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Marcel Breuer’s Home in Litchfield, CT (Listed for $2.495 Million)

This is a front look at the house with a modernist look of straight lines and blocks accented by the glass walls and a few splashes of colors. Image courtesy of

I once had a friend who said he fell in love with a chair.

My friend was otherwise a very normal guy, but the chair, I have to admit, was extraordinary. The Wassily Chair was a creation of the famous Hungarian-born twentieth-century architect Marcel Breuer when he was in residence at the Bauhaus in Germany in the 1920s.

This sturdy chair featured a frame of circular steel holding fabric of “iron steel.” giving it a look of beauty and indestructibility. It was eye-catching and practical and durable all at the same time.

OK, it’s a little weird to fall in love with a chair. But it wouldn’t be quite as weird to fall in love with a house, like a house Breuer built for his friends Rufus and Leslie Stillman in Litchfield, Connecticut after he emigrated to the United States to join the faculty of Harvard’s Graduate School of Design.

All photos are used with permission from

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Breuer was a member of the Harvard Five, a group of architects including John Johansen, Landis Gores, Philip Johnson, Eliot Noyes, and Breuer himself, who started building mid-century modern homes in New Canaan and later in Litchfield, Connecticut in the 1940s and 50s. Homes they designed are considered classics and seldom come on the market. The home Breuer built for the Stillmans came on the market in June of 2015 for a November auction.

The Stillmans gave Breuer not just one but three architectural commissions. The main house was designed and completed in 1950. The design and building of a studio and then a pool, a porch, and a mural wall took until 1953.

Breuer designed the two-story, 2360-square foot main residence in his signature long-house style. He placed the kitchen, a sunken living room, a garage, and a generator room in a separate glass-walled studio. He designed a long outdoor swimming pool that is flanked by an 18-foot abstract mural by Breuer’s and Stillman’s mutual friend Alexander Calder. Inside the main living area, there is an art by Bauhaus member Xanti Schawinsky to accent the fireplace. The pool features a floating staircase and a cantilever diving board.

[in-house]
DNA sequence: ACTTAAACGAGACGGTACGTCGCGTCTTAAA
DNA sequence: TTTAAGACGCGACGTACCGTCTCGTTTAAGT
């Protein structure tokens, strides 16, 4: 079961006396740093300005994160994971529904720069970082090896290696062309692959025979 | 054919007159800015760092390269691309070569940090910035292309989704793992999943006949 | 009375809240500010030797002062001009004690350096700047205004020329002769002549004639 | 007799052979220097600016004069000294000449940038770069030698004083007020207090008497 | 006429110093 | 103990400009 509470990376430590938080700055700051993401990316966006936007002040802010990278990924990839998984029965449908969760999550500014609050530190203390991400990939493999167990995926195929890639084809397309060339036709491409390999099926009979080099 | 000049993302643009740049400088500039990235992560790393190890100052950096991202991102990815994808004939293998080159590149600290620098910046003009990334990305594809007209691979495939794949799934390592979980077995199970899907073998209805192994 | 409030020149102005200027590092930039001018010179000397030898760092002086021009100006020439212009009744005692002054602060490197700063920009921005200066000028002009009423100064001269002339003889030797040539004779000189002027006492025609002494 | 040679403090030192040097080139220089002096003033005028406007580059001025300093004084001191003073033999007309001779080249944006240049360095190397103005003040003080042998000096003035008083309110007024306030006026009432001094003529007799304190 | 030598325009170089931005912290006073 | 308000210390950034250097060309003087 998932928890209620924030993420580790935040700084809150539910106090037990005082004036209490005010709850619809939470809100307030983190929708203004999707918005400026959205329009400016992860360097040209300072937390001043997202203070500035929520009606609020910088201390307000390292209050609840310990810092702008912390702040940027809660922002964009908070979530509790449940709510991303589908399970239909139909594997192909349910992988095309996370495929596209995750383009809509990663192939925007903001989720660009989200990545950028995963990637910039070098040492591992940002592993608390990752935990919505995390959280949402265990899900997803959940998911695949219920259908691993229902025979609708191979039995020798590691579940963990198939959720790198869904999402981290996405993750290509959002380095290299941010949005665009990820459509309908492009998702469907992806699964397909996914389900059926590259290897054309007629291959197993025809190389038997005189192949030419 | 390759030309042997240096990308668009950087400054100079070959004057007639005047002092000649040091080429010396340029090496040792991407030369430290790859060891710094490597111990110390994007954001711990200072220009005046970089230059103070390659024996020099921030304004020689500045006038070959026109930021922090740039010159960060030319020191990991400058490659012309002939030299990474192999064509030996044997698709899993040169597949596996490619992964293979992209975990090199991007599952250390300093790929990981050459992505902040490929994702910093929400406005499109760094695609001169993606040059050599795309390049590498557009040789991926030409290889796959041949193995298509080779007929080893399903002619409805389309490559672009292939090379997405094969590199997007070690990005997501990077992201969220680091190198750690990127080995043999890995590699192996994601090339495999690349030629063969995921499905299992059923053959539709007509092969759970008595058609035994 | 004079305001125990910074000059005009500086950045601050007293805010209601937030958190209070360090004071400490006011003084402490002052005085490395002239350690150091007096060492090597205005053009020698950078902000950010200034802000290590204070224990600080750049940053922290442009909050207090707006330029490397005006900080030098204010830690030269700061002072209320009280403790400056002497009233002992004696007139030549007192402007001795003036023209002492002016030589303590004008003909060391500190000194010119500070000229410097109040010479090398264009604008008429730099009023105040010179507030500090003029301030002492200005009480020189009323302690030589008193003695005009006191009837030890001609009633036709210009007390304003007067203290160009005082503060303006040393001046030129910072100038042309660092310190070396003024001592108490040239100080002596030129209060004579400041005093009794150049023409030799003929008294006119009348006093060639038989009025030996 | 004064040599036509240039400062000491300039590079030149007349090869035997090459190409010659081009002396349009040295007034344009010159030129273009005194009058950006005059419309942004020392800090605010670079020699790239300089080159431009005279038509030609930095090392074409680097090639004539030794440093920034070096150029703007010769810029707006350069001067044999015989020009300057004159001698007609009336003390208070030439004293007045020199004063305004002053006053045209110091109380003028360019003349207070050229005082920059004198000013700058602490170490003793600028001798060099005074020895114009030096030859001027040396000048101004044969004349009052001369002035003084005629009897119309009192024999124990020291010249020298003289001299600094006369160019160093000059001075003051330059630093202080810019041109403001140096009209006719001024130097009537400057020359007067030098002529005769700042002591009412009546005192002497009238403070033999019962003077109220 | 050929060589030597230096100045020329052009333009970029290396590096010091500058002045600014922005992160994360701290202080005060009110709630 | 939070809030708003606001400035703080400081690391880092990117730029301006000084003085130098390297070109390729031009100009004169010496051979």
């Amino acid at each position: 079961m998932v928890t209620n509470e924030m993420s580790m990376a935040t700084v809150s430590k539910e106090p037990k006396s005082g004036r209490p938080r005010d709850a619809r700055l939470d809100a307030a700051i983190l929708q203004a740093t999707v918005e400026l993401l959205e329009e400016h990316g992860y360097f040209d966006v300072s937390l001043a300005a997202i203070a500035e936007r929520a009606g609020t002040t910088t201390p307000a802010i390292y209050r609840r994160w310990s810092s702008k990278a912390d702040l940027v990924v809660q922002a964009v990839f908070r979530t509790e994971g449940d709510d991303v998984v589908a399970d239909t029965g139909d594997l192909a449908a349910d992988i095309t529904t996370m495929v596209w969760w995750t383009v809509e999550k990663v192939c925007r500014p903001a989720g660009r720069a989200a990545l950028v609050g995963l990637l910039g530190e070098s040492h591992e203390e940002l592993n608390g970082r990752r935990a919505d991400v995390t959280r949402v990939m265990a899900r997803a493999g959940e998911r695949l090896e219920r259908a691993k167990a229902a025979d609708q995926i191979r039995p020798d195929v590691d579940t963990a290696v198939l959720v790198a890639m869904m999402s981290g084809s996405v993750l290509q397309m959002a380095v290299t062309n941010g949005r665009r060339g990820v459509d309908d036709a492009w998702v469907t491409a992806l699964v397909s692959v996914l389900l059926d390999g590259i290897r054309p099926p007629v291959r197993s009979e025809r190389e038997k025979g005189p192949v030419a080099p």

The Breuer house was built in a style not quite unique for Litchfield, Connecticut, better known for its many colonial-style historical homes. The Stillmans decided to divide their six-acre lot in two so their friends the Huvelle family could build another mid-century modern house, designed by Breuer’s fellow Harvard Five architect John Johansen.

Together, the Breuer house and the Huvelle house offer a striking contrast to the rest of the architecture in Litchfield sitting just off Litchfield Green—so much so that the City of Litchfield banned the use of the style for further construction.

Rufus and Leslie Stillman lived in their Breuer house for 59 years, selling it in 2009. The next owner painstakingly restored it to its original state, using archival sources including the magazine Architectural Digest.

The value of the Breuer house had been estimated at two to three million dollars. It sold at auction for $2.495 million.


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